As an online publisher, it’s good to understand how advertisers spend their money through the year so you can maximize your content production efforts.
If you run a lifestyle business like me, where I’m focused on spending as much time with my family and trying to maximize ROI, knowing when you’re getting the highest return for your effort is crucial.
We all want to earn more while doing less. In my case, I just really want to do less because I retired from corporate America in 2012 to be more free. To get back into a grinding work routine would be like going in reverse.
Monthly Advertiser Spending: RPM Per Month
Advertisers throughout the entire ad industry tend to hold back on spending at the beginning of the month and quarter, and normally spend the most as the month and quarter are coming to an end.
This leads to normal dips and increases in RPM throughout the year. Here’s a graph on Monthly Advertiser Spending trends that will help you visualize that a little more. The chart is from AdThrive, one of the largest ad networks today.
As you can see from the chart, the fourth quarter of the year is when advertisers spend the most money.
Specifically, December is the highest advertiser spending month while January is the lowest. December advertising literally looks to be 2X higher than January.
This difference in advertising spend is interesting since traffic is often the highest during the beginning of the year – think New Year’s resolutions to get your finances in order, declutter, lose weight, and making the decision to buy a new home .
Therefore, many publishers might feel disappointed in their RPMs during the beginning of the year and with their overall earnings, despite seeing the most amount of traffic.
During the first quarter of each year, RPMs on AdThrive for financial websites dips into the teens: $15 – $18 RPM.
By the time fourth quarter roles around, RPMs on AdThrive for financial websites rise to $25 – $28 on average.
In other words, RPMs often increase by roughly 50% from 1Q to 4Q.
The reasoning behind this varies across the board. But the biggest reason for the spending push in Q4 is related to the holidays when consumer spending is at it’s highest.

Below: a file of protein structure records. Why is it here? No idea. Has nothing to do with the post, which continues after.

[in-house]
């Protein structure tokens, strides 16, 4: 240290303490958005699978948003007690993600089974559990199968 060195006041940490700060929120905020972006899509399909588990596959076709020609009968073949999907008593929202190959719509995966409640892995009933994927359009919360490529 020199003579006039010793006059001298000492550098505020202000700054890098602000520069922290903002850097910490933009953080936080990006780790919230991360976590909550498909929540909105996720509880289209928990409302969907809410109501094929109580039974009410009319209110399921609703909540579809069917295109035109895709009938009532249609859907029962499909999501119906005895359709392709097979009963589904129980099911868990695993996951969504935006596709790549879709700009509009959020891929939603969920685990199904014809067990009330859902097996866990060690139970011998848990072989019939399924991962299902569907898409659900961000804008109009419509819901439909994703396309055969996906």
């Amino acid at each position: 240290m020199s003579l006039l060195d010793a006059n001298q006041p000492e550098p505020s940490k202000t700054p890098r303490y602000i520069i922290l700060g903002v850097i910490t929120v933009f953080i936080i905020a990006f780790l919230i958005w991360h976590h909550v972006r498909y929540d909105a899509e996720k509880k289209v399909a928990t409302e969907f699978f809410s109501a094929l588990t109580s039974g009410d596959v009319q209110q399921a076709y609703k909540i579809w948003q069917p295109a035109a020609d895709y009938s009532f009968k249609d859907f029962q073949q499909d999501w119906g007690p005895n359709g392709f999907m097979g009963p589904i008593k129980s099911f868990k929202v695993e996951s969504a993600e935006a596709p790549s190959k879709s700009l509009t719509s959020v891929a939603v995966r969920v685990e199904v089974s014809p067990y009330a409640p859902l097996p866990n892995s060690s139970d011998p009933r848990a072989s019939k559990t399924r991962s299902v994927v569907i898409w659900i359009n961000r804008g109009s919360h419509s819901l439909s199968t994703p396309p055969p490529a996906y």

When To Produce The Best And Most Content
You might now be thinking, given RPMs and advertising spend increases by 50% or more from 1Q to 4Q, shouldn’t I spend the least amount of time publishing content in 1Q and the most amount of time publishing content in 4Q?
Although a logical conclusion, this would only make sense if you plan to run your website for only one year.
Your goal as an online media owner is to run your website forever given it’s a high margin business that usually gains momentum the longer you are around due to increased reputation and credibility.
It’s also tough to know when content will be popular due to search engine algorithms and social media. For example, something you write in January may not garner much interest throughout the year and then really take off in Q4.
For example, a post I wrote entitled, Scraping By On $500,000 A Year, was picked up on Twitter and became a Twitter moment with tens of thousands of retweets a year later.
On the other hand, you may push a bunch of content out during the holidays only to have it finally see traffic around Q1-2.
Worth Being Strategic With Content
The general advice is to keep producing content year around, no matter what. But that’s not very helpful. That’s like saying, “Do your best, no matter what!”
If you want to maximize your Return On Effort, then you should consider publishing more content and increasing your marketing efforts in Q4.
It’s obvious from the chart that you will earn a higher RPM in Q4 than any other time of the year.
The content you publish in Q4 won’t guarantee traffic success in Q4, but it will certainly increase your chances.
The longer you exist as a publisher, the more “lucky breaks” you will receive.
About the Author: Sam started Financial Samurai in 2009 as a way to make sense of the financial crisis. He proceeded to spend the next 13 years after attending The College of William & Mary and UC Berkeley for b-school working at Goldman Sachs and Credit Suisse. He owns properties in San Francisco, Lake Tahoe, and Honolulu and has a total of $810,000 invested in real estate crowdfunding. Financial Samurai generates over 1 million organic pageviews a month.